From: Axel Kohlmeyer (akohlmey_at_gmail.com)
Date: Thu Oct 07 2010 - 10:07:53 CDT
On Thu, 2010-10-07 at 13:40 +0200, Bjoern Olausson wrote:
first off. an answer to your previous question on the dcd format.
the size of a dcd file is determined by its header, which is a
constant for all files, and then a block with coordinates and
(optionally) the unit cell dimensions and angles that scales
linearly with the number of time steps stored.
> I know that the results might diverge since job is running on 288 cores and
> this raised a question:
> How large must the difference be to be of relevance?
> I mean in what case would it be noticeable that a 1ns slice diverges slightly?
after a nanosecond, you will see significant differences.
MD is a chaotic process. as soon as you have the tiniest
difference - and the combination of floating point math
and (non-deterministic) load balancing in NAMD will guarantee
that - the divergence will grow exponentially.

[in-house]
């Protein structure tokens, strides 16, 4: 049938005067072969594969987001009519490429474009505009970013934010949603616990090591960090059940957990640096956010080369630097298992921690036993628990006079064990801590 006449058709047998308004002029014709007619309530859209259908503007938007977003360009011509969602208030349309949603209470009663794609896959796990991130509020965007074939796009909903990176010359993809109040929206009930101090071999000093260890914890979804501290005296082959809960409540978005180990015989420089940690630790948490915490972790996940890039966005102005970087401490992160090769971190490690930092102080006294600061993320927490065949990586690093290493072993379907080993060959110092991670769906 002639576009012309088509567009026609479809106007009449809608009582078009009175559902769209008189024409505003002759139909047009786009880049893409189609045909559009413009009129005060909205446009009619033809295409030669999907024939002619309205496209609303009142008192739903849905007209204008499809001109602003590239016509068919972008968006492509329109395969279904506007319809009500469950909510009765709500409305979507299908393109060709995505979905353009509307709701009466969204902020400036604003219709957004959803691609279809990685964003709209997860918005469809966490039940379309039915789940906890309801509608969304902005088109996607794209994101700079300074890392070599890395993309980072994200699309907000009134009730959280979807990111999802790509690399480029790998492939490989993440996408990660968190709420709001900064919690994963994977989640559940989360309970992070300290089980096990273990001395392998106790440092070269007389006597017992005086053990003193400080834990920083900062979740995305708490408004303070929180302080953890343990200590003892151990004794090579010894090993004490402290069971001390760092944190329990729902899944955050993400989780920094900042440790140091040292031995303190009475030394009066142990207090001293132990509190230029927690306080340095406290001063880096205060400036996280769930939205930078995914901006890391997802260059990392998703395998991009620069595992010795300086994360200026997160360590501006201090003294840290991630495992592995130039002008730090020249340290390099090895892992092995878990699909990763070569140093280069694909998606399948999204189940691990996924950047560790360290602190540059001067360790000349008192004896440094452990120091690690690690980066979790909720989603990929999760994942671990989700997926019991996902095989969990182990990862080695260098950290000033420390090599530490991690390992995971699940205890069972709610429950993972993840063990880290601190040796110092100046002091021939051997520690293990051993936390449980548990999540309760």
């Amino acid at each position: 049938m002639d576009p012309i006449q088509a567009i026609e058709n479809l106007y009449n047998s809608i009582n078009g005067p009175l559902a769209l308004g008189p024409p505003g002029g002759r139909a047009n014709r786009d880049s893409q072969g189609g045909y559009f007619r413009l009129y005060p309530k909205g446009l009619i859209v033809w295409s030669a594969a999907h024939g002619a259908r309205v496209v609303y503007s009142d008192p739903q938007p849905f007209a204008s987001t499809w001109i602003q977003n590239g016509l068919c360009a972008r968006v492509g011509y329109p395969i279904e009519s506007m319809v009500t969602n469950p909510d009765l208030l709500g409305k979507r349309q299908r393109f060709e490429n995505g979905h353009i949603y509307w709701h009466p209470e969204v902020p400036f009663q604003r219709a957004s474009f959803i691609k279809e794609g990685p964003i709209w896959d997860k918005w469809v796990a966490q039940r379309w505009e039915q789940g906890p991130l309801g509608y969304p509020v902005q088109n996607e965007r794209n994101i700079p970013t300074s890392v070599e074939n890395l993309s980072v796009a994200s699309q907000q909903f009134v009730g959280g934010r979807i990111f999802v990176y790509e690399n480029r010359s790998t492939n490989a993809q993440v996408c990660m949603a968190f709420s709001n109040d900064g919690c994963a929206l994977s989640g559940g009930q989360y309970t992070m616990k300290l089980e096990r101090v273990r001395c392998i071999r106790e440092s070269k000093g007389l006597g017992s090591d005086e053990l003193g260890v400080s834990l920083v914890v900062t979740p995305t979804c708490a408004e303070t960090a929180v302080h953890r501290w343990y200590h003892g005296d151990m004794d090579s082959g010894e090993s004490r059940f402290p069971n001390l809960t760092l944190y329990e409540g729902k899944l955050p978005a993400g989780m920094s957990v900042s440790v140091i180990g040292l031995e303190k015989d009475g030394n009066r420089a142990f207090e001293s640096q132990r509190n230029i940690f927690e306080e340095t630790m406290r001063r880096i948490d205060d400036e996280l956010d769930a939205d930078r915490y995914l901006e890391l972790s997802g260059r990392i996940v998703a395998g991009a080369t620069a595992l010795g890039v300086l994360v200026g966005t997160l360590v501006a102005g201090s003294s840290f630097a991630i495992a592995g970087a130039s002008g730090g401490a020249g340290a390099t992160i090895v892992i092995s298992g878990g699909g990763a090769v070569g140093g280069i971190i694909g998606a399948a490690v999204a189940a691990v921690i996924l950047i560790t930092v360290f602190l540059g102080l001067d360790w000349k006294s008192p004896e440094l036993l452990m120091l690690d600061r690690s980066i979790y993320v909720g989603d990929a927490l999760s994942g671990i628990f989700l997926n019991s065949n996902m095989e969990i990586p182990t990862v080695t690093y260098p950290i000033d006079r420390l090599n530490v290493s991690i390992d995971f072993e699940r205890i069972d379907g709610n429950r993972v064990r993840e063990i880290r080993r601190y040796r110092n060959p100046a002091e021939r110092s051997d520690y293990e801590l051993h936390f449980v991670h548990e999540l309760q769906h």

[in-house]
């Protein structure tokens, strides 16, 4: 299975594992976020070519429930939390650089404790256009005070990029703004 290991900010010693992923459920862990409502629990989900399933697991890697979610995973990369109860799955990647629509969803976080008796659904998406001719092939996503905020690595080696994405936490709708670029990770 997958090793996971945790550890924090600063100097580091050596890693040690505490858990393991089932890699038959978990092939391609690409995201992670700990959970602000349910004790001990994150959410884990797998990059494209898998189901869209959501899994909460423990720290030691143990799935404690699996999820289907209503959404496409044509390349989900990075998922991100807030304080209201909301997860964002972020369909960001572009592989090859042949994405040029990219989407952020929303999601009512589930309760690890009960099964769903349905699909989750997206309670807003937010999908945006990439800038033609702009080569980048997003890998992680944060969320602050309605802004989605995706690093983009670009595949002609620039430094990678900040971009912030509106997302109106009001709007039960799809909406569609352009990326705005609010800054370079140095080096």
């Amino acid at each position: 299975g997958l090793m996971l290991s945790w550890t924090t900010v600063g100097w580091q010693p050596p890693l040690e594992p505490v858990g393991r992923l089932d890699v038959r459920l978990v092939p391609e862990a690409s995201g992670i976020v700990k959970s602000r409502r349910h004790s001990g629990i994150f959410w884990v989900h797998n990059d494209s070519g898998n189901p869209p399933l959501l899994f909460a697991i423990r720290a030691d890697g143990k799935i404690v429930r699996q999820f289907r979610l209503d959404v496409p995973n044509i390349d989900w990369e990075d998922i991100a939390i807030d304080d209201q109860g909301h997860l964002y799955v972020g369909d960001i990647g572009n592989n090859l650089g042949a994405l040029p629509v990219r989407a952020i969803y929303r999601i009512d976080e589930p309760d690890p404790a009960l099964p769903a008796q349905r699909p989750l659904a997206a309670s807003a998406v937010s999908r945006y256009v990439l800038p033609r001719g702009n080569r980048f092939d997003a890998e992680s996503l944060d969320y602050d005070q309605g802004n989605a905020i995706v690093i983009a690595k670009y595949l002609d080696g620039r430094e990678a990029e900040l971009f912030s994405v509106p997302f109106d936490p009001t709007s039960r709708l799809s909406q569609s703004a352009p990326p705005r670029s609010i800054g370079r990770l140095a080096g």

> Is there some kind of test to check if all the runs are sane?
> Maybe a energy peak, jump in motion, ... while proceeding from the last
> coordinate set from the recalculated trajectory to the first coordinate set of
> the following correct trajectory?
for the reasons from above, there is not much point in redoing
the missing parts (unless for making nicer animations).
if you are looking at properties that are just averaging over
the whole data set, you can analyze the pieces that you have
just as well. if you are looking for dynamical properties, where
you need consecutive frames, then you cannot "make up" the
missing pieces. you better bite the bullet and either only
look at pieces, or pick the longest consecutive segment that
you (still) have and continue from there, and regard the
rest as very thorough equilibration.
>  Trajectory (dcd-file)
> - Coordinate set in the correct trajectories
> * Coordinate set in the recalculated trajectory
> Anything to check for while proceeding from the last * to the first -?
> How to determine the threshold for "Too large difference to be consecutive"
-- Dr. Axel Kohlmeyer akohlmey_at_gmail.com http://sites.google.com/site/akohlmey/ Institute for Computational Molecular Science Temple University, Philadelphia PA, USA.
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